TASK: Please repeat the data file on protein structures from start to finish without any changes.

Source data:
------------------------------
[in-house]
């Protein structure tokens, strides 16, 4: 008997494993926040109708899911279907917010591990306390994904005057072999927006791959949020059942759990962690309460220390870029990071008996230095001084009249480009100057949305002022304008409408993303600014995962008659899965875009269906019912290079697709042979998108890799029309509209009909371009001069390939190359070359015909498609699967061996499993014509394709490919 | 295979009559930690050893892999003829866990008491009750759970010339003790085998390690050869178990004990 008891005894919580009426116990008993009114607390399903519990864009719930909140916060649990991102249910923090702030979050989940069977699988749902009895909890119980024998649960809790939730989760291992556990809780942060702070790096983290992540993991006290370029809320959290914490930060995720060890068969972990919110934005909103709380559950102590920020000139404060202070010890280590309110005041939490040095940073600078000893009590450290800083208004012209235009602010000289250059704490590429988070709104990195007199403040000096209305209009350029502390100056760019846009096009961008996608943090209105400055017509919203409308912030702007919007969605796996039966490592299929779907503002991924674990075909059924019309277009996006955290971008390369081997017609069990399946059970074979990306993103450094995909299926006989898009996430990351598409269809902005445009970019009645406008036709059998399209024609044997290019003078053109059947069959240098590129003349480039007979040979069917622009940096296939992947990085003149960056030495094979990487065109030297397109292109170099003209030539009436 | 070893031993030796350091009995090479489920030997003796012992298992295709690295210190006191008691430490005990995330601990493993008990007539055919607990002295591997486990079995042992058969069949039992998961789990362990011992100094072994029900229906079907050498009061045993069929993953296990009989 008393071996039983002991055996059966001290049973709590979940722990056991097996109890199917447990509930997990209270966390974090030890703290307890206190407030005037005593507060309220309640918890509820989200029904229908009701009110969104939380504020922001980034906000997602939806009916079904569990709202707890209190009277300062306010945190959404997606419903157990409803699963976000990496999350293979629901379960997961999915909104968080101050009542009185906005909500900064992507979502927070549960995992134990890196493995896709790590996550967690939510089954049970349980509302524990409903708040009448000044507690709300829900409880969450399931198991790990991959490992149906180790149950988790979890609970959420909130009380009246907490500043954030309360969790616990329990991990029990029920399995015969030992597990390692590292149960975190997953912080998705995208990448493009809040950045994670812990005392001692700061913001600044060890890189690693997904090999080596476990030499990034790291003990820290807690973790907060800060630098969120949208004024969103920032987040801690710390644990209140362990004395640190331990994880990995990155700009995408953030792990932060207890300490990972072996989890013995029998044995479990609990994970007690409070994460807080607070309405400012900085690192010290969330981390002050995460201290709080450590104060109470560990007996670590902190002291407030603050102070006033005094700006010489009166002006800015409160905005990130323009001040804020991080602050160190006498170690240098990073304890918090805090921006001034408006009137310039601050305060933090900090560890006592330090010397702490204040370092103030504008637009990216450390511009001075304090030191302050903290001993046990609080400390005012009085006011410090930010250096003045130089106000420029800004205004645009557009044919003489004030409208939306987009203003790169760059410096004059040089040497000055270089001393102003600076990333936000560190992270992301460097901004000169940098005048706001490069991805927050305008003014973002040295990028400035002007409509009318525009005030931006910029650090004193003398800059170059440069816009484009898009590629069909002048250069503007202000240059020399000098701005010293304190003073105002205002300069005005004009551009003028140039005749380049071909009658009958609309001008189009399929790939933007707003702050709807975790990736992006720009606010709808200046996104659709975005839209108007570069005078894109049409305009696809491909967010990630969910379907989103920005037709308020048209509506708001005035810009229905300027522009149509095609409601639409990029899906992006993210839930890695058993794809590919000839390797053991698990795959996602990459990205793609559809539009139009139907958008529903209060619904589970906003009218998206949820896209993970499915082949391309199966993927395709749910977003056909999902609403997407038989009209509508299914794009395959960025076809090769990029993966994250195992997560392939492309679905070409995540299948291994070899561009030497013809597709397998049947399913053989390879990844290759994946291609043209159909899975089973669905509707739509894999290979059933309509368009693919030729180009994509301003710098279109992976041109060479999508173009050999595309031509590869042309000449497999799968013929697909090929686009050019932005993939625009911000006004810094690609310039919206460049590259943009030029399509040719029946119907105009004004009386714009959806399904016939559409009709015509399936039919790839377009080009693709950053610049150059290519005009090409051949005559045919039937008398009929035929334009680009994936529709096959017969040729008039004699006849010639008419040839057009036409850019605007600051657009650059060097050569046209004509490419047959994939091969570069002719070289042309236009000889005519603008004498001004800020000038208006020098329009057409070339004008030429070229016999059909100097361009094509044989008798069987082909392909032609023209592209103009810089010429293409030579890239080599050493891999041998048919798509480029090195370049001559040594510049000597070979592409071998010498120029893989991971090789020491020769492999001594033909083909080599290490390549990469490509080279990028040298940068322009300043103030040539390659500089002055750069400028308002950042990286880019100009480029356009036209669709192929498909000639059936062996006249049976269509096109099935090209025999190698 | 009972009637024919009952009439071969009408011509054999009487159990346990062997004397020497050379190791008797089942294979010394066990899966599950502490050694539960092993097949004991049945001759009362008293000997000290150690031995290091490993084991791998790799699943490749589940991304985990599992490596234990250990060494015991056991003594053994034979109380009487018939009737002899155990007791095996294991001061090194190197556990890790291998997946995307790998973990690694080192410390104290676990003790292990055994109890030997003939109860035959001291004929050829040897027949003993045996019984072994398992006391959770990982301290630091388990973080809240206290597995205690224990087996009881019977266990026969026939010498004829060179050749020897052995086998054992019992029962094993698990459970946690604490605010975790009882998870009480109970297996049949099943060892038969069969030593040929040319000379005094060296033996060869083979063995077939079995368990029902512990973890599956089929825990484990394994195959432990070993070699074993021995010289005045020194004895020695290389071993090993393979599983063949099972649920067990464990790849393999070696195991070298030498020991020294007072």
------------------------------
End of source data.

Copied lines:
[in-house]
């Protein structure tokens, strides 16, 4: 008997494993926040109708899911279907917010591990306390994904005057072999927006791959949020059942759990962690309460220390870029990071008996230095001084009249480009100057949305002022304008409408993303600014995962008659899965875009269906019912290079697709042979998108890799029309509209009909371009001069390939190359070359015909498609699967061996499993014509394709490919 | 295979009559930690050893892999003829866990008491009750759970010339003790085998390690050869178990004990 008891005894919580009426116990008993009114607390399903519990864009719930909140916060649990991102249910923090702030979050989940069977699988749902009895909890119980024998649960809790939730989760291992556990809780942060702070790096983290992540993991006290370029809320959290914490930060995720060890068969972990919110934005909103709380559950102590920020000139404060202070010890280590309110005041939490040095940073600078000893009590450290800083208004012209235009602010000289250059704490590429988070709104990195007199403040000096209305209009350029502390100056760019846009096009961008996608943090209105400055017509919203409308912030702007919007969605796996039966490592299929779907503002991924674990075909059924019309277009996006955290971008390369081997017609069990399946059970074979990306993103450094995909299926006989898009996430990351598409269809902005445009970019009645406008036709059998399209024609044997290019003078053109059947069959240098590129003349480039007979040979069917622009940096296939992947990085003149960056030495094979990487065109030297397109292109170099003209030539009436 | 070893031993030796350091009995090479489920030997003796012992298992295709690295210190006191008691430490005990995330601990493993008990007539055919607990002295591997486990079995042992058969069949039992998961789990362990011992100094072994029900229906079907050498009061045993069929993953296990009989 008393071996039983002991055996059966001290049973709590979940722990056991097996109890199917447990509930997990209270966390974090030890703290307890206190407030005037005593507060309220309640918890509820989200029904229908009701009110969104939380504020922001980034906000997602939806009916079904569990709202707890209190009277300062306010945190959404997606419903157990409803699963976000990496999350293979629901379960997961999915909104968080101050009542009185906005909500900064992507979502927070549960995992134990890196493995896709790590996550967690939510089954049970349980509302524990409903708040009448000044507690709300829900409880969450399931198991790990991959490992149906180790149950988790979890609970959420909130009380009246907490500043954030309360969790616990329990991990029990029920399995015969030992597990390692590292149960975190997953912080998705995208990448493009809040950045994670812990005392001692700061913001600044060890890189690693997904090999080596476990030499990034790291003990820290807690973790907060800060630098969120949208004024969103920032987040801690710390644990209140362990004395640190331990994880990995990155700009995408953030792990932060207890300490990972072996989890013995029998044995479990609990994970007690409070994460807080607070309405400012900085690192010290969330981390002050995460201290709080450590104060109470560990007996670590902190002291407030603050102070006033005094700006010489009166002006800015409160905005990130323009001040804020991080602050160190006498170690240098990073304890918090805090921006001034408006009137310039601050305060933090900090560890006592330090010397702490204040370092103030504008637009990216450390511009001075304090030191302050903290001993046990609080400390005012009085006011410090930010250096003045130089106000420029800004205004645009557009044919003489004030409208939306987009203003790169760059410096004059040089040497000055270089001393102003600076990333936000560190992270992301460097901004000169940098005048706001490069991805927050305008003014973002040295990028400035002007409509009318525009005030931006910029650090004193003398800059170059440069816009484009898009590629069909002048250069503007202000240059020399000098701005010293304190003073105002205002300069005005004009551009003028140039005749380049071909009658009958609309001008189009399929790939933007707003702050709807975790990736992006720009606010709808200046996104659709975005839209108007570069005078894109049409305009696809491909967010990630969910379907989103920005037709308020048209509506708001005035810009229905300027522009149509095609409601639409990029899906992006993210839930890695058993794809590919000839390797053991698990795959996602990459990205793609559809539009139009139907958008529903209060619904589970906003009218998206949820896209993970499915082949391309199966993927395709749910977003056909999902609403997407038989009209509508299914794009395959960025076809090769990029993966994250195992997560392939492309679905070409995540299948291994070899561009030497013809597709397998049947399913053989390879990844290759994946291609043209159909899975089973669905509707739509894999290979059933309509368009693919030729180009994509301003710098279109992976041109060479999508173009050999595309031509590869042309000449497999799968013929697909090929686009050019932005993939625009911000006004810094690609310039919206460049590259943009030029399509040719029946119907105009004004009386714009959806399904016939559409009709015509399936039919790839377009080009693709950053610049150059290519005009090409051949005559045919039937008398009929035929334009680009994936529709096959017969040729008039004699006849010639008419040839057009036409850019605007600051657009650059060097050569046209004509490419047959994939091969570069002719070289042309236009000889005519603008004498001004800020000038208006020098329009057409070339004008030429070229016999059909100097361009094509044989008798069987082909392909032609023209592209103009810089010429293409030579890239080599050493891999041998048919798509480029090195370049001559040594510049000597070979592409071998010498120029893989991971090789020491020769492999001594033909083909080599290490390549990469490509080279990028040298940068322009300043103030040539390659500089002055750069400028308002950042990286880019100009480029356009036209669709192929498909000639059936062996006249049976269509096109099935090209025999190698 | 009972009637024919009952009439071969009408011509054999009487159990346990062997004397020497050379190791008797089942294979010394066990899966599950502490050694539960092993097949004991049945001759009362008293000997000290150690031995290091490993084991791998790799699943490749589940991304985990599992490596234990250990060494015991056991003594053994034979109380009487018939009737002899155990007791095996294991001061090194190197556990890790291998997946995307790998973990690694080192410390104290676990003790292990055994109890030997003939109860035959001291004929050829040897027949003993045996019984072994398992006391959770990982301290630091388990973080809240206290597995205690224990087996009881019977266990026969026939010498004829060179050749020897052995086998054992019992029962094993698990459970946690604490605010975790009882998870009480109970297996049949099943060892038969069969030593040929040319000379005094060296033996060869083979063995077939079995368990029902512990973890599956089929825990484990394994195959432990070993070699074993021995010289005045020194004895020695290389071993090993393979599983063949099972649920067990464990790849393999070696195991070298030498020991020294007072």